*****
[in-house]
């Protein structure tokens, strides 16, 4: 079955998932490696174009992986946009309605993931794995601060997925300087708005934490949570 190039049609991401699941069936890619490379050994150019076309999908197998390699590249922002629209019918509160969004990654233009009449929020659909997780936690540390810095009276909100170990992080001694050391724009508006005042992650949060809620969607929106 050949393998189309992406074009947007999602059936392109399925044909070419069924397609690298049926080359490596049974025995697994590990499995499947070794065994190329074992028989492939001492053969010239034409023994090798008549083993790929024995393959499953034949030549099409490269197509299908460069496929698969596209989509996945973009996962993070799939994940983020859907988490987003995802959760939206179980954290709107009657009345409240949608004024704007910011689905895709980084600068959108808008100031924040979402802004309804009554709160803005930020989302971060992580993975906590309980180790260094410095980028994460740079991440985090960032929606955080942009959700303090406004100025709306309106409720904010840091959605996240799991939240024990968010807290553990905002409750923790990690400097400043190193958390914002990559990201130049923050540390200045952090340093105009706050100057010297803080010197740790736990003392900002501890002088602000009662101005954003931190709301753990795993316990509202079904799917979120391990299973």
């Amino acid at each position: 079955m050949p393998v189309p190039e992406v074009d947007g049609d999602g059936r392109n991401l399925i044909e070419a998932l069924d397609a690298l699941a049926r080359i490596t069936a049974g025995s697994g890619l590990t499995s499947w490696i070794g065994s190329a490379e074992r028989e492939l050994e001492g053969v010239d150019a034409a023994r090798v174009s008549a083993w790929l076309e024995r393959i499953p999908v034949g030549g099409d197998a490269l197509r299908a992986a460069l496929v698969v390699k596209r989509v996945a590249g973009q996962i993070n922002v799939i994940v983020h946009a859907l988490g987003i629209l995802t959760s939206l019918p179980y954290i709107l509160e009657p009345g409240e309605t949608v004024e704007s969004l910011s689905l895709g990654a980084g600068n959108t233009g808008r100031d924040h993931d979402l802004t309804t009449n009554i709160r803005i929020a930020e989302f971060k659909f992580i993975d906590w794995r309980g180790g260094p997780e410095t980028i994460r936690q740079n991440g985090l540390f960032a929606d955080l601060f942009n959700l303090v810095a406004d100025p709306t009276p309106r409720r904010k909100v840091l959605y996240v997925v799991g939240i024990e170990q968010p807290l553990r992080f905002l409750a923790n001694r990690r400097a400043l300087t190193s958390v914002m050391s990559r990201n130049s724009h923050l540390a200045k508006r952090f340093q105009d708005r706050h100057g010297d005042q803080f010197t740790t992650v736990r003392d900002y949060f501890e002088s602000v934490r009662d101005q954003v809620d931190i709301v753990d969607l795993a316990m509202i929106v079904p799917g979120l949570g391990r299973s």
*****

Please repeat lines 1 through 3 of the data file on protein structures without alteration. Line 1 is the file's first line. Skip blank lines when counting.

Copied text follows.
[in-house]
């Protein structure tokens, strides 16, 4: 079955998932490696174009992986946009309605993931794995601060997925300087708005934490949570 190039049609991401699941069936890619490379050994150019076309999908197998390699590249922002629209019918509160969004990654233009009449929020659909997780936690540390810095009276909100170990992080001694050391724009508006005042992650949060809620969607929106 050949393998189309992406074009947007999602059936392109399925044909070419069924397609690298049926080359490596049974025995697994590990499995499947070794065994190329074992028989492939001492053969010239034409023994090798008549083993790929024995393959499953034949030549099409490269197509299908460069496929698969596209989509996945973009996962993070799939994940983020859907988490987003995802959760939206179980954290709107009657009345409240949608004024704007910011689905895709980084600068959108808008100031924040979402802004309804009554709160803005930020989302971060992580993975906590309980180790260094410095980028994460740079991440985090960032929606955080942009959700303090406004100025709306309106409720904010840091959605996240799991939240024990968010807290553990905002409750923790990690400097400043190193958390914002990559990201130049923050540390200045952090340093105009706050100057010297803080010197740790736990003392900002501890002088602000009662101005954003931190709301753990795993316990509202079904799917979120391990299973």
């Amino acid at each position: 079955m050949p393998v189309p190039e992406v074009d947007g049609d999602g059936r392109n991401l399925i044909e070419a998932l069924d397609a690298l699941a049926r080359i490596t069936a049974g025995s697994g890619l590990t499995s499947w490696i070794g065994s190329a490379e074992r028989e492939l050994e001492g053969v010239d150019a034409a023994r090798v174009s008549a083993w790929l076309e024995r393959i499953p999908v034949g030549g099409d197998a490269l197509r299908a992986a460069l496929v698969v390699k596209r989509v996945a590249g973009q996962i993070n922002v799939i994940v983020h946009a859907l988490g987003i629209l995802t959760s939206l019918p179980y954290i709107l509160e009657p009345g409240e309605t949608v004024e704007s969004l910011s689905l895709g990654a980084g600068n959108t233009g808008r100031d924040h993931d979402l802004t309804t009449n009554i709160r803005i929020a930020e989302f971060k659909f992580i993975d906590w794995r309980g180790g260094p997780e410095t980028i994460r936690q740079n991440g985090l540390f960032a929606d955080l601060f942009n959700l303090v810095a406004d100025p709306t009276p309106r409720r904010k909100v840091l959605y996240v997925v799991g939240i024990e170990q968010p807290l553990r992080f905002l409750a923790n001694r990690r400097a400043l300087t190193s958390v914002m050391s990559r990201n130049s724009h923050l540390a200045k508006r952090f340093q105009d708005r706050h100057g010297d005042q803080f010197t740790t992650v736990r003392d900002y949060f501890e002088s602000v934490r009662d101005q954003v809620d931190i709301v753990d969607l795993a316990m509202i929106v079904p799917g979120l949570g391990r299973s």